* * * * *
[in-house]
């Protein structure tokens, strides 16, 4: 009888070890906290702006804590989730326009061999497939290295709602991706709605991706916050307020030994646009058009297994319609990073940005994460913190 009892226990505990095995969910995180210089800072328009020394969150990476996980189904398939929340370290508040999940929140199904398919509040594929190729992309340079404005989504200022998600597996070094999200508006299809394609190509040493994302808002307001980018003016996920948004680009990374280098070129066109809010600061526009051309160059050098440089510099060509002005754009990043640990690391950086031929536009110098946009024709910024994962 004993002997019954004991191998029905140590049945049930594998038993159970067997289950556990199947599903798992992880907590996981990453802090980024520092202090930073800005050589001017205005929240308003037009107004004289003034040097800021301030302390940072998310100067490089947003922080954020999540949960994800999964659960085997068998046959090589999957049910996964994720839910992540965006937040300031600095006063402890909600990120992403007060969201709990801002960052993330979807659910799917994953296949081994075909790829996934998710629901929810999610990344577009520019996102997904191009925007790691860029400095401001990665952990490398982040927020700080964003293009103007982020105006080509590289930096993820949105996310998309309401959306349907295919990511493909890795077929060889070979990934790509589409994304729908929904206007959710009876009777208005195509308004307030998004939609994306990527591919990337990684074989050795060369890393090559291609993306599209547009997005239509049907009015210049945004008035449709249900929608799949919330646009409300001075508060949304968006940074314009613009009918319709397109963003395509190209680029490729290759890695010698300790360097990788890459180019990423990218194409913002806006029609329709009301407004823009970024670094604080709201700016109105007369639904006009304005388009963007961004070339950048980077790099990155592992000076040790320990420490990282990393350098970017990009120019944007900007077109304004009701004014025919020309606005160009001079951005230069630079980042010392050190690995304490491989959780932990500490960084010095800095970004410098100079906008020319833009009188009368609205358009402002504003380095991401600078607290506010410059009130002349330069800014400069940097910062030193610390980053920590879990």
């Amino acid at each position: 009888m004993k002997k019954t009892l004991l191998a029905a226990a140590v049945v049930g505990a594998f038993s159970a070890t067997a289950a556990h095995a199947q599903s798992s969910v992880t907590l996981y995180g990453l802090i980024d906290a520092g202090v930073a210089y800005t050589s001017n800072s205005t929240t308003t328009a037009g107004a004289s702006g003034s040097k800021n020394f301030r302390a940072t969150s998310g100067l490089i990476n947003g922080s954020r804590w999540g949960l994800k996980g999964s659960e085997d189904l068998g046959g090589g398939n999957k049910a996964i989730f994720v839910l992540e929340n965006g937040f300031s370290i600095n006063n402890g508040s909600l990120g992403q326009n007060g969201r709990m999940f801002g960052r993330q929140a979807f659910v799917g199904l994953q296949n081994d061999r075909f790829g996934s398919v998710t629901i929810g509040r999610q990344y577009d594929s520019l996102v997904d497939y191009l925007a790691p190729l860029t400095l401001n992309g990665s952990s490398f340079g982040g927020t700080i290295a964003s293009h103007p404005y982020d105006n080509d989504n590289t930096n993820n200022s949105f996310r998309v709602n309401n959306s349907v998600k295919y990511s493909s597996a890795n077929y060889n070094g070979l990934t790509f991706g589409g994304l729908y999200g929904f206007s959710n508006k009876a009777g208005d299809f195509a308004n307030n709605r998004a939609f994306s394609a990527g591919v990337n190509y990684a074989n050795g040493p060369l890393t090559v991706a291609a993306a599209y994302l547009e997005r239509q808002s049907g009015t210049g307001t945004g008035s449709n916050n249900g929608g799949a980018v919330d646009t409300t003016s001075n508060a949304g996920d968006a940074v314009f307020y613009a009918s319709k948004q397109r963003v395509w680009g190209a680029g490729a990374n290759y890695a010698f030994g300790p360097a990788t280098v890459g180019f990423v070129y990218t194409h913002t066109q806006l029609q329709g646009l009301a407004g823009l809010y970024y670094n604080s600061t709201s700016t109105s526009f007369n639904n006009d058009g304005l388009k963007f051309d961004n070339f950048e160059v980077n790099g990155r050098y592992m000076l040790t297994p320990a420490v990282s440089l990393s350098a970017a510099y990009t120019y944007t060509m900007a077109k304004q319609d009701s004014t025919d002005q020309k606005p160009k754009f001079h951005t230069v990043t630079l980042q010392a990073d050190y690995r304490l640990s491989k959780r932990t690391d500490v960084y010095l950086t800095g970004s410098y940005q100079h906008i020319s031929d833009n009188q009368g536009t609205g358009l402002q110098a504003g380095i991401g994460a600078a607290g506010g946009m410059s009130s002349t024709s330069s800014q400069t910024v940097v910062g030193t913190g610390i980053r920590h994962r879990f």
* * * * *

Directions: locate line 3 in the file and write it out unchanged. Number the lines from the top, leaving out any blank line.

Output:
């Amino acid at each position: 009888m004993k002997k019954t009892l004991l191998a029905a226990a140590v049945v049930g505990a594998f038993s159970a070890t067997a289950a556990h095995a199947q599903s798992s969910v992880t907590l996981y995180g990453l802090i980024d906290a520092g202090v930073a210089y800005t050589s001017n800072s205005t929240t308003t328009a037009g107004a004289s702006g003034s040097k800021n020394f301030r302390a940072t969150s998310g100067l490089i990476n947003g922080s954020r804590w999540g949960l994800k996980g999964s659960e085997d189904l068998g046959g090589g398939n999957k049910a996964i989730f994720v839910l992540e929340n965006g937040f300031s370290i600095n006063n402890g508040s909600l990120g992403q326009n007060g969201r709990m999940f801002g960052r993330q929140a979807f659910v799917g199904l994953q296949n081994d061999r075909f790829g996934s398919v998710t629901i929810g509040r999610q990344y577009d594929s520019l996102v997904d497939y191009l925007a790691p190729l860029t400095l401001n992309g990665s952990s490398f340079g982040g927020t700080i290295a964003s293009h103007p404005y982020d105006n080509d989504n590289t930096n993820n200022s949105f996310r998309v709602n309401n959306s349907v998600k295919y990511s493909s597996a890795n077929y060889n070094g070979l990934t790509f991706g589409g994304l729908y999200g929904f206007s959710n508006k009876a009777g208005d299809f195509a308004n307030n709605r998004a939609f994306s394609a990527g591919v990337n190509y990684a074989n050795g040493p060369l890393t090559v991706a291609a993306a599209y994302l547009e997005r239509q808002s049907g009015t210049g307001t945004g008035s449709n916050n249900g929608g799949a980018v919330d646009t409300t003016s001075n508060a949304g996920d968006a940074v314009f307020y613009a009918s319709k948004q397109r963003v395509w680009g190209a680029g490729a990374n290759y890695a010698f030994g300790p360097a990788t280098v890459g180019f990423v070129y990218t194409h913002t066109q806006l029609q329709g646009l009301a407004g823009l809010y970024y670094n604080s600061t709201s700016t109105s526009f007369n639904n006009d058009g304005l388009k963007f051309d961004n070339f950048e160059v980077n790099g990155r050098y592992m000076l040790t297994p320990a420490v990282s440089l990393s350098a970017a510099y990009t120019y944007t060509m900007a077109k304004q319609d009701s004014t025919d002005q020309k606005p160009k754009f001079h951005t230069v990043t630079l980042q010392a990073d050190y690995r304490l640990s491989k959780r932990t690391d500490v960084y010095l950086t800095g970004s410098y940005q100079h906008i020319s031929d833009n009188q009368g536009t609205g358009l402002q110098a504003g380095i991401g994460a600078a607290g506010g946009m410059s009130s002349t024709s330069s800014q400069t910024v940097v910062g030193t913190g610390i980053r920590h994962r879990f």